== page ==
Buildings are seen from Victoria Peak at night in Hong Kong, on Aug 28, 2019. (PAUL YEUNG / BLOOMBERG)
Hong Kong is expected to deliver “a fairly robust performance” in 2022 with a 3 percent GDP growth rate, while the city’s economic growth for 2021 is forecast to be 6.7 percent on strong domestic demand, said Frederic Neumann, co-head of Asian economics research for HSBC, during a webinar on Monday.
Qu Hongbin, chief economist for Greater China at HSBC, echoed Neumann’s views. He said that Chinese mainland companies are still in the early stages of seeking IPOs in Hong Kong instead of the United States, and that the increasing number of IPOs will benefit Hong Kong’s financial businesses. Meanwhile, the accelerated integration of the Guangdong-Hong Kong-Macao Greater Bay Area will provide opportunities to Hong Kong, he said.
In the final quarter of last year China’s economy slowed down by 0.9 percent quarter-to-quarter to 4 percent, while economic growth for the whole year rose by 8.1 percent year-on-year, according to data released by the National Bureau of Statistics on Monday
Herald van der Linde, HSBC’s head of equity strategy for the Asia-Pacific, holds optimistic views on the Hong Kong equity market for 2022. Stocks of the internet and the property sectors are undervalued after last year’s crumbling, he said, adding that there is room for improvement as the central government gives it policy support.
Qu said he expects China’s GDP growth rate to recover to close to 6 percent in 2022, as the central government continues to ease property, monetary and fiscal policies, as well as regulations.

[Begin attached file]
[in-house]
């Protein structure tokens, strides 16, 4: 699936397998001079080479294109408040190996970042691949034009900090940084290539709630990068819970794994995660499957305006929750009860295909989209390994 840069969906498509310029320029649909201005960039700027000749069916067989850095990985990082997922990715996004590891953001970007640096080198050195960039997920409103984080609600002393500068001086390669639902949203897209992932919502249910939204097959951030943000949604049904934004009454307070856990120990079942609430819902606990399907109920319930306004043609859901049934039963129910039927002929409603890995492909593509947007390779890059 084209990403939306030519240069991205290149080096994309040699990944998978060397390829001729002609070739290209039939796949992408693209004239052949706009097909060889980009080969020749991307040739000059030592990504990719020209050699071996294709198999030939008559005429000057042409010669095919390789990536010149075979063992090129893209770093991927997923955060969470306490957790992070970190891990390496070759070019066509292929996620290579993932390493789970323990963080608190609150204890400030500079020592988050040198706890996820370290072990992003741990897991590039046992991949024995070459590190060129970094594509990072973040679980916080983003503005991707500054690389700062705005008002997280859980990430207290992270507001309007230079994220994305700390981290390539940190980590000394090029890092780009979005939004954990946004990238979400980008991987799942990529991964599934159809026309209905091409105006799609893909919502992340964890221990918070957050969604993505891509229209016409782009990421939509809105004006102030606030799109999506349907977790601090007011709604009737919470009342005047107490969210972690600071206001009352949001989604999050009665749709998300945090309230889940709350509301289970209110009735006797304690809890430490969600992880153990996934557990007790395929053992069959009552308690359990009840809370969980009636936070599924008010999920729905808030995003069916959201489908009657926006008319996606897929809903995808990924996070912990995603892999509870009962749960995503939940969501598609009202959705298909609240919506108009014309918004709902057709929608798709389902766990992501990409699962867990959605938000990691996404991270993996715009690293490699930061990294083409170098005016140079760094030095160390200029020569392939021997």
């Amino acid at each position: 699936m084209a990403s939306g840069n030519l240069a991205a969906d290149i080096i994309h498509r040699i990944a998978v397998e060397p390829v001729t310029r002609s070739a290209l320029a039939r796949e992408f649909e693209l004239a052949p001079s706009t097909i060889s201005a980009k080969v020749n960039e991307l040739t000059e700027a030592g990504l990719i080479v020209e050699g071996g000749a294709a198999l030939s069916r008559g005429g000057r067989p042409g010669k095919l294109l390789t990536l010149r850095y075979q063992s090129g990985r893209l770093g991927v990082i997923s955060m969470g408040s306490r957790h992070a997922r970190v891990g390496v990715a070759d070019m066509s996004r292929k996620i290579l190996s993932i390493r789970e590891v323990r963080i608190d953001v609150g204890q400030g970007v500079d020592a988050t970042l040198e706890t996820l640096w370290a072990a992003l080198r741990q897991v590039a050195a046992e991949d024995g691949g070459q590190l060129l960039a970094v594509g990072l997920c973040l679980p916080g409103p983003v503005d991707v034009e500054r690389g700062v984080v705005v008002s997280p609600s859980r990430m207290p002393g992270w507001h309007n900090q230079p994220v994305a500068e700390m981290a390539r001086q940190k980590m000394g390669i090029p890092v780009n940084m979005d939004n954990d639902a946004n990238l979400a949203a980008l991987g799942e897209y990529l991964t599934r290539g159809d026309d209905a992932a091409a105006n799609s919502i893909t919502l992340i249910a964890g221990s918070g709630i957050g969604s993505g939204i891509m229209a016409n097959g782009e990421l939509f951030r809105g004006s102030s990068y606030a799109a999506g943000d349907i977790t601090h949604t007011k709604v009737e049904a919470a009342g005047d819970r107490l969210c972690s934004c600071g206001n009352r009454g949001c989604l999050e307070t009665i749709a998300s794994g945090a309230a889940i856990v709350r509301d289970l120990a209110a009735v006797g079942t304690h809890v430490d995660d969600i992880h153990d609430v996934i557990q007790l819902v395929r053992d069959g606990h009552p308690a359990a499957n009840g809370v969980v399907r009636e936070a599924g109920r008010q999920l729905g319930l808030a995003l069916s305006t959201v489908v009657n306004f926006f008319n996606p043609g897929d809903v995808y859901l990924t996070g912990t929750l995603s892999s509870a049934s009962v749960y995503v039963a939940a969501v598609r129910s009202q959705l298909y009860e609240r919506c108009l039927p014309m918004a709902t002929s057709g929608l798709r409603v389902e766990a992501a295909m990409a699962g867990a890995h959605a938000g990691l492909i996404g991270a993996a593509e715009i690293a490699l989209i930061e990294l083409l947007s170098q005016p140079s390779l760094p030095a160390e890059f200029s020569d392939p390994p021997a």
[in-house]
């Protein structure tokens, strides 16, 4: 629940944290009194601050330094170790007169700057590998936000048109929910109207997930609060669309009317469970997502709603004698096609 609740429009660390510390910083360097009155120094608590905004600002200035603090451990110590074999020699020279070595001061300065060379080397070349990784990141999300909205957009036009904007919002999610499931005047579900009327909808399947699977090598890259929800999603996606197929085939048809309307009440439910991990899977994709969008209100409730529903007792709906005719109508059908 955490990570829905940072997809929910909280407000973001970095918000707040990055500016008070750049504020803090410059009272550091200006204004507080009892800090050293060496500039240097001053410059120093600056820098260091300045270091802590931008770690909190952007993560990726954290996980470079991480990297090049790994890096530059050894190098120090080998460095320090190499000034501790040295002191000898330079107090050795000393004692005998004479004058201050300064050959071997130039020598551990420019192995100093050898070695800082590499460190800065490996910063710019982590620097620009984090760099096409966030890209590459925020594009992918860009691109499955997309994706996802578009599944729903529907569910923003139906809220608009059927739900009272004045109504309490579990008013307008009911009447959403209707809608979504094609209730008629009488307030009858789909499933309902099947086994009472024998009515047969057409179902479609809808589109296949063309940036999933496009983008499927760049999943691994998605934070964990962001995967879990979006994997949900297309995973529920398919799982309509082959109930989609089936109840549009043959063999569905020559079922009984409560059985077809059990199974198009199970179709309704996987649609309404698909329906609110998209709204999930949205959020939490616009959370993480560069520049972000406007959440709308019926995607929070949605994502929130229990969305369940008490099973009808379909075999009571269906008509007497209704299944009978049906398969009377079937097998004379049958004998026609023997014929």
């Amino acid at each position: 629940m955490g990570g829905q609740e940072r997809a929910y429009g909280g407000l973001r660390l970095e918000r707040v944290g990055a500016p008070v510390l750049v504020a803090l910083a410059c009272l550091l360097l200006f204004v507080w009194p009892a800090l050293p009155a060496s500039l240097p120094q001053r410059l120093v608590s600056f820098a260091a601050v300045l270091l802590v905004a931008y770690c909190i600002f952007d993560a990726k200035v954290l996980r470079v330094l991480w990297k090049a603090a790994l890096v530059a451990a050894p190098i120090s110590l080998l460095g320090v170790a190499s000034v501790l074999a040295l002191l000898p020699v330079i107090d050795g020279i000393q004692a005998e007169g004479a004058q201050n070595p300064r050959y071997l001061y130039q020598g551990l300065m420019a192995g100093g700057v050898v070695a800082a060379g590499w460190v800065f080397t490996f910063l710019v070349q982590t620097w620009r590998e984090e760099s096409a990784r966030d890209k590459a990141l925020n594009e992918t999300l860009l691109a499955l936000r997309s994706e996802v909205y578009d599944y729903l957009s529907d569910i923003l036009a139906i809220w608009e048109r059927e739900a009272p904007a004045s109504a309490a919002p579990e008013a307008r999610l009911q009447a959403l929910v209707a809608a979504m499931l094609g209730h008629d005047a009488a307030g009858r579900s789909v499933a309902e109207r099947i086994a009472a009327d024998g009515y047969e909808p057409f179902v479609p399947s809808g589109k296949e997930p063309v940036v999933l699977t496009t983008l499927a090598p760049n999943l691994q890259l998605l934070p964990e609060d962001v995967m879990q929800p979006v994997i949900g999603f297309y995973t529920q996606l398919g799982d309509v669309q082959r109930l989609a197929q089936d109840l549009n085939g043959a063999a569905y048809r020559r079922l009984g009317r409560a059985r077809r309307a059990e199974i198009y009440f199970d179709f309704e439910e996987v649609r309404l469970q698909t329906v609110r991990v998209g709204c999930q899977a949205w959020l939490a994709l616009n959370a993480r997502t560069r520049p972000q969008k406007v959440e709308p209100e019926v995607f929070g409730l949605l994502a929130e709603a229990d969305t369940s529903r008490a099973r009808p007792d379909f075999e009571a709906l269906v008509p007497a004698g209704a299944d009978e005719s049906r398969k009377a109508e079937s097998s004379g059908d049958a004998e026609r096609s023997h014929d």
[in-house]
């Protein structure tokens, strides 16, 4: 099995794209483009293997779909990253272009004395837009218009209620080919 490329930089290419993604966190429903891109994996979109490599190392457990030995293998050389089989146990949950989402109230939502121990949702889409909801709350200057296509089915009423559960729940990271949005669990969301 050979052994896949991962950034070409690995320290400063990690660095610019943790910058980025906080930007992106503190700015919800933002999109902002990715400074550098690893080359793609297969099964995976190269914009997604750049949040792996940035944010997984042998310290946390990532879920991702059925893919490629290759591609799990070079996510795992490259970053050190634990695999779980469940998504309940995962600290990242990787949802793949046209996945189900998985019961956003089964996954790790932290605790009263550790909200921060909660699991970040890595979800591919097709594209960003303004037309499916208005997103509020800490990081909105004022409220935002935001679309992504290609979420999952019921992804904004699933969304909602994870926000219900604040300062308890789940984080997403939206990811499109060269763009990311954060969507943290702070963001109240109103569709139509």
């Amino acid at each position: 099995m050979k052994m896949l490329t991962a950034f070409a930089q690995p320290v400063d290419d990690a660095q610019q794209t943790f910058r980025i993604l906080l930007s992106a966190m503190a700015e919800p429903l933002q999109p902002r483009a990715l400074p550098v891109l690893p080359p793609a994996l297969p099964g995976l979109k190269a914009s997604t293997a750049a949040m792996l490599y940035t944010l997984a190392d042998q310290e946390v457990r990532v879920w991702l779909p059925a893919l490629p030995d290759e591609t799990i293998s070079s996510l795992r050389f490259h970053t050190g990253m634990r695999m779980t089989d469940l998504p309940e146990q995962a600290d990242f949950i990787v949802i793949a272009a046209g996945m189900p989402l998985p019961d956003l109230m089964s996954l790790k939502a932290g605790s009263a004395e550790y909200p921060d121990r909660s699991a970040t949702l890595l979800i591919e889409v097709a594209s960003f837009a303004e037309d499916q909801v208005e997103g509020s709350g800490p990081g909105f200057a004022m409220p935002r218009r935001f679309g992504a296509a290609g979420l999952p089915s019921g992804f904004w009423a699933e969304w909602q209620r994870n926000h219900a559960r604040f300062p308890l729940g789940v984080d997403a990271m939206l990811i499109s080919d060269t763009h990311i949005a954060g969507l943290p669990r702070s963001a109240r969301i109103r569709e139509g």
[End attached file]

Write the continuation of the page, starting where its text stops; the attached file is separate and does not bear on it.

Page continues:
In the final quarter of last year China’s economy slowed down by 0.9 percent quarter-to-quarter to 4 percent, while economic growth for the whole year rose by 8.1 percent year-on-year, according to data released by the National Bureau of Statistics on Monday.
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“We already see some policies easing, but property investment is still slowing (down), which means that in order to provide a floor to the property downturn, more needs to be done in terms of selective easing,” Qu said.
China’s property investments in 2021 rose 4.4 percent year-on-year, slowing from a 6 percent gain in the first 11 months of the year. Home sales declined 19.6 percent by value in December from a year earlier, said the National Bureau of Statistics.
Qu expects the Chinese government to relax mortgages restrictions given inelastic demand for houses.
“The People’s Bank of China is expected to continue to cut the reserve requirement ratio by 100 basis points in the first half of year, and increase the relending rate in order to increase total social financing by at least one percentage point,” he said.
To maintain adequate liquidity in the banking system, the PBOC on Monday said it was lowering the interest rate on 700 billion yuan ($110.2 billion) worth of one-year medium-term lending facility loans to some financial institutions.
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Qu also said he expects the central government to increase spending in technology, green investment.
However, Qu warns the downside risks affecting economic recovery – the spread of the highly transmissible omicron variant and the fragile global supply chain – may negatively affect the country’s exports.
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